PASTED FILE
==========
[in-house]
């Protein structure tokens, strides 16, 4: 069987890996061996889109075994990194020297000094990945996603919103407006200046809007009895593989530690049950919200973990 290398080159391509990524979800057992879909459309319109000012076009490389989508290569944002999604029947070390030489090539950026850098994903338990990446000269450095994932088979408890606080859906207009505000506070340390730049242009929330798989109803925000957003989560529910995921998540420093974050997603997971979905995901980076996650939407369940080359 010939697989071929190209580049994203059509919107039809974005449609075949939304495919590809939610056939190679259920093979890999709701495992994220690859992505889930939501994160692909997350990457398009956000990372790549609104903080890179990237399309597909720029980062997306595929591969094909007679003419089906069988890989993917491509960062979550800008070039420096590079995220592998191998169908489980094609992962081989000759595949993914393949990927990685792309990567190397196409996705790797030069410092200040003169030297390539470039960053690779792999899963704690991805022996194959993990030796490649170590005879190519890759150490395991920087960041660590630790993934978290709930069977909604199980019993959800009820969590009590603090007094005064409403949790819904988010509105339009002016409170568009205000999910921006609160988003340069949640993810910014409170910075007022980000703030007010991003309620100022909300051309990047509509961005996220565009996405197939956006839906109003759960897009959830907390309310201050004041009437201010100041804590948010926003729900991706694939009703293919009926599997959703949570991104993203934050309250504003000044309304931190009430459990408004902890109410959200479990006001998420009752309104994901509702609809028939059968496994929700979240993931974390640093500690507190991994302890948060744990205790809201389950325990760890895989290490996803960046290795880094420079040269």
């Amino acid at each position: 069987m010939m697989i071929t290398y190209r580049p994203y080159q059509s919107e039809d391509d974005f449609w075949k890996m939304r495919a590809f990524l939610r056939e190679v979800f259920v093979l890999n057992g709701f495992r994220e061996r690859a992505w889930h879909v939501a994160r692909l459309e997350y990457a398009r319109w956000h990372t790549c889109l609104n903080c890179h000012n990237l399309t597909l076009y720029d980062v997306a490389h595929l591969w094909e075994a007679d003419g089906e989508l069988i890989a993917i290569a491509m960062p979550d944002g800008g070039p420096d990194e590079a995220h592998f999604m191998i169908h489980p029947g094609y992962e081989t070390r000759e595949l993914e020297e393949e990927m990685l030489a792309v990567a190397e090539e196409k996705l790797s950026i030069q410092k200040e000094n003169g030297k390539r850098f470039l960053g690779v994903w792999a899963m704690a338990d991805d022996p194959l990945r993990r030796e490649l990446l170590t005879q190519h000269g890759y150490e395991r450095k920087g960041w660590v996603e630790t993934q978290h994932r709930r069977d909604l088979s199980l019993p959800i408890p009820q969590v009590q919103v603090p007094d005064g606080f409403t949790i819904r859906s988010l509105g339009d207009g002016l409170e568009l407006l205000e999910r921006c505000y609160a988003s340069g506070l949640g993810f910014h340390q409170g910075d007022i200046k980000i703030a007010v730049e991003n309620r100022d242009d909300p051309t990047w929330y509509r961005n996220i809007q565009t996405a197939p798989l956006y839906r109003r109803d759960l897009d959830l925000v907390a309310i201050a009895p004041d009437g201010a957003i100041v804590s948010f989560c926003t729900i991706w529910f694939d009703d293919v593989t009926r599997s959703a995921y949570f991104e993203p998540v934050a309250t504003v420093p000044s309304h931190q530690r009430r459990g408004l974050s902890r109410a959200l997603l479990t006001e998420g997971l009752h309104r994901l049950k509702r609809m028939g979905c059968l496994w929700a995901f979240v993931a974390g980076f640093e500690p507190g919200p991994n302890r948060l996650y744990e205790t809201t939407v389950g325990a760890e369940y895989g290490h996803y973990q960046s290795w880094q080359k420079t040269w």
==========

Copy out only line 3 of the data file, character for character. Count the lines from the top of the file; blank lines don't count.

């Amino acid at each position: 069987m010939m697989i071929t290398y190209r580049p994203y080159q059509s919107e039809d391509d974005f449609w075949k890996m939304r495919a590809f990524l939610r056939e190679v979800f259920v093979l890999n057992g709701f495992r994220e061996r690859a992505w889930h879909v939501a994160r692909l459309e997350y990457a398009r319109w956000h990372t790549c889109l609104n903080c890179h000012n990237l399309t597909l076009y720029d980062v997306a490389h595929l591969w094909e075994a007679d003419g089906e989508l069988i890989a993917i290569a491509m960062p979550d944002g800008g070039p420096d990194e590079a995220h592998f999604m191998i169908h489980p029947g094609y992962e081989t070390r000759e595949l993914e020297e393949e990927m990685l030489a792309v990567a190397e090539e196409k996705l790797s950026i030069q410092k200040e000094n003169g030297k390539r850098f470039l960053g690779v994903w792999a899963m704690a338990d991805d022996p194959l990945r993990r030796e490649l990446l170590t005879q190519h000269g890759y150490e395991r450095k920087g960041w660590v996603e630790t993934q978290h994932r709930r069977d909604l088979s199980l019993p959800i408890p009820q969590v009590q919103v603090p007094d005064g606080f409403t949790i819904r859906s988010l509105g339009d207009g002016l409170e568009l407006l205000e999910r921006c505000y609160a988003s340069g506070l949640g993810f910014h340390q409170g910075d007022i200046k980000i703030a007010v730049e991003n309620r100022d242009d909300p051309t990047w929330y509509r961005n996220i809007q565009t996405a197939p798989l956006y839906r109003r109803d759960l897009d959830l925000v907390a309310i201050a009895p004041d009437g201010a957003i100041v804590s948010f989560c926003t729900i991706w529910f694939d009703d293919v593989t009926r599997s959703a995921y949570f991104e993203p998540v934050a309250t504003v420093p000044s309304h931190q530690r009430r459990g408004l974050s902890r109410a959200l997603l479990t006001e998420g997971l009752h309104r994901l049950k509702r609809m028939g979905c059968l496994w929700a995901f979240v993931a974390g980076f640093e500690p507190g919200p991994n302890r948060l996650y744990e205790t809201t939407v389950g325990a760890e369940y895989g290490h996803y973990q960046s290795w880094q080359k420079t040269w």